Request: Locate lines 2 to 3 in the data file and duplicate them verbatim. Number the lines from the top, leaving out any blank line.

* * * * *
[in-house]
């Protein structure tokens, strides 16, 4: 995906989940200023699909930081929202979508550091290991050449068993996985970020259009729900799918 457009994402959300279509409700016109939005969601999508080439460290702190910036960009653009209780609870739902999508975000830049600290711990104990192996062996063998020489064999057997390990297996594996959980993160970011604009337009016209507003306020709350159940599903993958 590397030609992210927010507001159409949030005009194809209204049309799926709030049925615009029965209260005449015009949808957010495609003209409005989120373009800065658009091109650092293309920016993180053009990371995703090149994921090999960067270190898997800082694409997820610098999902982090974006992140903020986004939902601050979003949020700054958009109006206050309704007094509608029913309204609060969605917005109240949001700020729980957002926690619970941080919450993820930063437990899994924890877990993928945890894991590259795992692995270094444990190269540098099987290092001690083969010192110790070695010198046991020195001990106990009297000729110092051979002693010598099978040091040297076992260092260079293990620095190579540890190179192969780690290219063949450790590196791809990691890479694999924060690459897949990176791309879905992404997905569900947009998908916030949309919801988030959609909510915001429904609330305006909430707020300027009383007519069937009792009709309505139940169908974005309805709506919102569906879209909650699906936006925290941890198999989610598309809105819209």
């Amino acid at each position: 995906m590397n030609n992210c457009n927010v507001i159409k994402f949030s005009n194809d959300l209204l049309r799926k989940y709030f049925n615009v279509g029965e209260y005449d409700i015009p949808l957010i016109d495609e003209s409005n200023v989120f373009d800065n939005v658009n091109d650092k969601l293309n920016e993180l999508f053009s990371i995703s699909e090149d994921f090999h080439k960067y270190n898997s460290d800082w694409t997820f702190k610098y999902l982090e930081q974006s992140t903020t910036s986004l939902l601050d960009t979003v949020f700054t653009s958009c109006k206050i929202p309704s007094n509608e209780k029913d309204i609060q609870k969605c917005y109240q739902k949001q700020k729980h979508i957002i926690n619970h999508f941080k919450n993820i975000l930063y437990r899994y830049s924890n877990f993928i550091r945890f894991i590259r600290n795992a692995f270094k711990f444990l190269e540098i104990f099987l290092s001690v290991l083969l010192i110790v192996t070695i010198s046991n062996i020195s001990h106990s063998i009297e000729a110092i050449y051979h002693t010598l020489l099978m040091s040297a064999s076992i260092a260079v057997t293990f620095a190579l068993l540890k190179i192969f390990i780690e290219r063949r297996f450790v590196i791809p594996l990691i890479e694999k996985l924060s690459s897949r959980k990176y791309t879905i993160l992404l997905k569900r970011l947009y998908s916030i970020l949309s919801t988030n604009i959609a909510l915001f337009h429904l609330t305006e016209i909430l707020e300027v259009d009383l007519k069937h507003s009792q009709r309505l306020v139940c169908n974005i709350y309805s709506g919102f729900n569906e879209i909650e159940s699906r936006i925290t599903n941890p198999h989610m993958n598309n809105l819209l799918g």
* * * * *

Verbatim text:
């Protein structure tokens, strides 16, 4: 995906989940200023699909930081929202979508550091290991050449068993996985970020259009729900799918 457009994402959300279509409700016109939005969601999508080439460290702190910036960009653009209780609870739902999508975000830049600290711990104990192996062996063998020489064999057997390990297996594996959980993160970011604009337009016209507003306020709350159940599903993958 590397030609992210927010507001159409949030005009194809209204049309799926709030049925615009029965209260005449015009949808957010495609003209409005989120373009800065658009091109650092293309920016993180053009990371995703090149994921090999960067270190898997800082694409997820610098999902982090974006992140903020986004939902601050979003949020700054958009109006206050309704007094509608029913309204609060969605917005109240949001700020729980957002926690619970941080919450993820930063437990899994924890877990993928945890894991590259795992692995270094444990190269540098099987290092001690083969010192110790070695010198046991020195001990106990009297000729110092051979002693010598099978040091040297076992260092260079293990620095190579540890190179192969780690290219063949450790590196791809990691890479694999924060690459897949990176791309879905992404997905569900947009998908916030949309919801988030959609909510915001429904609330305006909430707020300027009383007519069937009792009709309505139940169908974005309805709506919102569906879209909650699906936006925290941890198999989610598309809105819209």
């Amino acid at each position: 995906m590397n030609n992210c457009n927010v507001i159409k994402f949030s005009n194809d959300l209204l049309r799926k989940y709030f049925n615009v279509g029965e209260y005449d409700i015009p949808l957010i016109d495609e003209s409005n200023v989120f373009d800065n939005v658009n091109d650092k969601l293309n920016e993180l999508f053009s990371i995703s699909e090149d994921f090999h080439k960067y270190n898997s460290d800082w694409t997820f702190k610098y999902l982090e930081q974006s992140t903020t910036s986004l939902l601050d960009t979003v949020f700054t653009s958009c109006k206050i929202p309704s007094n509608e209780k029913d309204i609060q609870k969605c917005y109240q739902k949001q700020k729980h979508i957002i926690n619970h999508f941080k919450n993820i975000l930063y437990r899994y830049s924890n877990f993928i550091r945890f894991i590259r600290n795992a692995f270094k711990f444990l190269e540098i104990f099987l290092s001690v290991l083969l010192i110790v192996t070695i010198s046991n062996i020195s001990h106990s063998i009297e000729a110092i050449y051979h002693t010598l020489l099978m040091s040297a064999s076992i260092a260079v057997t293990f620095a190579l068993l540890k190179i192969f390990i780690e290219r063949r297996f450790v590196i791809p594996l990691i890479e694999k996985l924060s690459s897949r959980k990176y791309t879905i993160l992404l997905k569900r970011l947009y998908s916030i970020l949309s919801t988030n604009i959609a909510l915001f337009h429904l609330t305006e016209i909430l707020e300027v259009d009383l007519k069937h507003s009792q009709r309505l306020v139940c169908n974005i709350y309805s709506g919102f729900n569906e879209i909650e159940s699906r936006i925290t599903n941890p198999h989610m993958n598309n809105l819209l799918g």